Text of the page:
via the Free Online Encyclopedia of Washington State History.

The Official Bad Art Museum of Art, aka The OBAMA | KPLU News for Seattle and the Northwest

Monday, March 07, 2011 // Share on Facebook

We all know where to go to see “great” art. But what about really “bad” art? Where do you see that collection?Well, you are in luck because Seattle has its very own Official Bad Art Museum of Art. It’s The “OBAMA.” The collection’s curators are the Seattle couple Marlow Harris and Jo David.

Club House for the Creative

The museum is housed inside Cafe Racer, a blue, nondescript coffee house and bar right at the edge of the University District in Seattle.

The people who hang out here are burlesque artists, cartoonists, musicians and the occasional sword swallower. It’s a club house for the creative. To get into the “OBAMA” isn’t easy. Joe David says the artwork has to meet a certain standard.”

“It’s a piece that started out with the right intentions and then something horribly went wrong along the way.”

Yes, the pieces are bad, but they are still interesting to view. The collection goes well beyond “Dogs Playing Poker.”

Dozens of paintings line the wall salon style. There are babies with big eyes and cheesy nudes, which are in a room off to the side for a little privacy. Someone spent hours making a contemplative rabbi in needlepoint and Van Gogh’s “Starry Night” is executed in a lot of yarn.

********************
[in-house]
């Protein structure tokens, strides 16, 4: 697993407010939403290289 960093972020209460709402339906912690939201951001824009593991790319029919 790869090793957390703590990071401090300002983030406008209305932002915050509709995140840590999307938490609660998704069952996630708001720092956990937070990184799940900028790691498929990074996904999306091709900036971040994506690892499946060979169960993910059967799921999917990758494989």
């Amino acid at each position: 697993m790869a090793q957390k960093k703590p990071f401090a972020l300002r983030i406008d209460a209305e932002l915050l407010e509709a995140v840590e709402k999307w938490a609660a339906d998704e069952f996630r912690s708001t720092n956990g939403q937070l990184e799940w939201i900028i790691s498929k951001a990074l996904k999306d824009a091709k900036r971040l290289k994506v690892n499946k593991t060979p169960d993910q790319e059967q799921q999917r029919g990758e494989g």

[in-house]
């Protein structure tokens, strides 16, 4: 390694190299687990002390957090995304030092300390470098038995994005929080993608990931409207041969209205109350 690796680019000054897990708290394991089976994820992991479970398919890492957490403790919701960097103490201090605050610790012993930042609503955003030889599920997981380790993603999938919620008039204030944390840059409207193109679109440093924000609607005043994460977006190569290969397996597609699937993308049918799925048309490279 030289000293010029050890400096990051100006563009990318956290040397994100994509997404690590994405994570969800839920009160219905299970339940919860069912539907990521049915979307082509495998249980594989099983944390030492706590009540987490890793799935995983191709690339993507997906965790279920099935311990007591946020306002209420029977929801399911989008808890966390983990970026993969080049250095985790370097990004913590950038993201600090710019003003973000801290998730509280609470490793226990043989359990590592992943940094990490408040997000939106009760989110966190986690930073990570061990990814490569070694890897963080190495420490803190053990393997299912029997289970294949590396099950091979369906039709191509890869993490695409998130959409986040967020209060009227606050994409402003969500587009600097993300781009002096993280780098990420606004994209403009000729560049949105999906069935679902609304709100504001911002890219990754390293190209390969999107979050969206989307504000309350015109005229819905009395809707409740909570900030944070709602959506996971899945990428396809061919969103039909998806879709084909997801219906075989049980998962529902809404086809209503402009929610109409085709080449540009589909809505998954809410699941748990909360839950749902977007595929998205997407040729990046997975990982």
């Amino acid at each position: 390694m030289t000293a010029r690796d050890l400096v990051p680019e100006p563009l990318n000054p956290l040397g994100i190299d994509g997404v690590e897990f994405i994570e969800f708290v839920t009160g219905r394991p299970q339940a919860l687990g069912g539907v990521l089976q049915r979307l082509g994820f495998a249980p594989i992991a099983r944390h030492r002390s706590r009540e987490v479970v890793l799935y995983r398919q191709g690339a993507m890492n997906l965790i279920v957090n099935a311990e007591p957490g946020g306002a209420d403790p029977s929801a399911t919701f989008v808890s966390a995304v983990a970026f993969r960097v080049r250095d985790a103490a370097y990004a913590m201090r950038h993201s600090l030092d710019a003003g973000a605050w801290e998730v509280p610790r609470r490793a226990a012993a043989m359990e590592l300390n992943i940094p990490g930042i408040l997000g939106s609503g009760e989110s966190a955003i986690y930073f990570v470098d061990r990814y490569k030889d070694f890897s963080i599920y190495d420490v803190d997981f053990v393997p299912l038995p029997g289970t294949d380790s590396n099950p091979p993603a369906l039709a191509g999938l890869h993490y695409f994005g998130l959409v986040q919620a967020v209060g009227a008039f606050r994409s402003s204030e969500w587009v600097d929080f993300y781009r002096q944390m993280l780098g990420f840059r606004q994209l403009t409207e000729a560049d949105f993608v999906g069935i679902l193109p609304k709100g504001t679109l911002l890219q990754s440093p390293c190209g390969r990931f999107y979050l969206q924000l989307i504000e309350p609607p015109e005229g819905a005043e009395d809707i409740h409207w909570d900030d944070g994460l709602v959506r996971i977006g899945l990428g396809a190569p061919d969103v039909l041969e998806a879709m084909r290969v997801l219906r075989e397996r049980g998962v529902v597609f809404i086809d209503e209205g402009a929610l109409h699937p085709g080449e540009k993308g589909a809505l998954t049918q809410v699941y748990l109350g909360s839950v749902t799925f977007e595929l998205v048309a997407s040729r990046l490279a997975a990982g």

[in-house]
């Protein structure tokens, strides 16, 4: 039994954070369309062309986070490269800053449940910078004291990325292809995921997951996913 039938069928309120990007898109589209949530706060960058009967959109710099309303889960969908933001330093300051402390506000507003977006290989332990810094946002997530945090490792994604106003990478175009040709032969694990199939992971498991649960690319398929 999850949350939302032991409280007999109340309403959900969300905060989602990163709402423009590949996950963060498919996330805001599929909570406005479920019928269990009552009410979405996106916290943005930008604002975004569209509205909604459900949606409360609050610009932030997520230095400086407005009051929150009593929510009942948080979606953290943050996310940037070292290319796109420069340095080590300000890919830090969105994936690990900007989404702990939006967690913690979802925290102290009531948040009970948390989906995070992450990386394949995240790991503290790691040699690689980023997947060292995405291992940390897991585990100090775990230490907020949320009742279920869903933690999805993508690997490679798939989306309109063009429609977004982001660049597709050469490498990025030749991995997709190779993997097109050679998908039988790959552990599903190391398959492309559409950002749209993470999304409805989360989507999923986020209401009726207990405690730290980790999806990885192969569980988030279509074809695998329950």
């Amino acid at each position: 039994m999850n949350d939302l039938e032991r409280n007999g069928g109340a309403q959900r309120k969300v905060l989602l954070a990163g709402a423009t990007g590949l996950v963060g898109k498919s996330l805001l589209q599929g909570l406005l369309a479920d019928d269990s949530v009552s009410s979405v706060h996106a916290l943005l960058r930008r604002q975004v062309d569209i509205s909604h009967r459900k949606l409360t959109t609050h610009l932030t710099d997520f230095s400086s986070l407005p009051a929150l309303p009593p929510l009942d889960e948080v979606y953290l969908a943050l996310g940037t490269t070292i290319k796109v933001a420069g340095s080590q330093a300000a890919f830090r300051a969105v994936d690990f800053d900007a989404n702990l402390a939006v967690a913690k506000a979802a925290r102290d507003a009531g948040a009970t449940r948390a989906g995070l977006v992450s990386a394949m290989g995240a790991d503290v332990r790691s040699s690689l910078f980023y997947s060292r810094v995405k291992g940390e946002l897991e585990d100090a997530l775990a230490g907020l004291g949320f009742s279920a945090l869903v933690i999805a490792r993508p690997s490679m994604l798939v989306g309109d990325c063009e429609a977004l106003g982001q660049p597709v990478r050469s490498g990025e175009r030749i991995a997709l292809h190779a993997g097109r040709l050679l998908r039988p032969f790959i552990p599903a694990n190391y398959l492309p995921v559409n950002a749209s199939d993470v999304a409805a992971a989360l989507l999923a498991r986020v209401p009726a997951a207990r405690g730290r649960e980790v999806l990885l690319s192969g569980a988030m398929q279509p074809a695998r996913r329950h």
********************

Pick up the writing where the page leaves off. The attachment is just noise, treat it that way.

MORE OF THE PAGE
The Minds Behind The Idea

Joe David and his wife, Marlow Harris came up with the idea for the OBAMA. It’s one of their many jokes that have taken on a life of its own. These are the same people who started Seattle’s annual Elvis impersonation contest which now draws “Elvi” from around the world.

Some days it’s like Christmas at Cafe Racer. A few paintings might be left outside before it opens. No notes, just the unspoken understanding that they are meant for the walls of the OBAMA.

Sometimes pieces arrive in the mail. One was even sent from California. David and Harris say they have so much really “bad art” that they are paying people $5 to take the dregs away for good. . . .

via The Official Bad Art Museum of Art, aka The OBAMA | KPLU News for Seattle and the Northwest.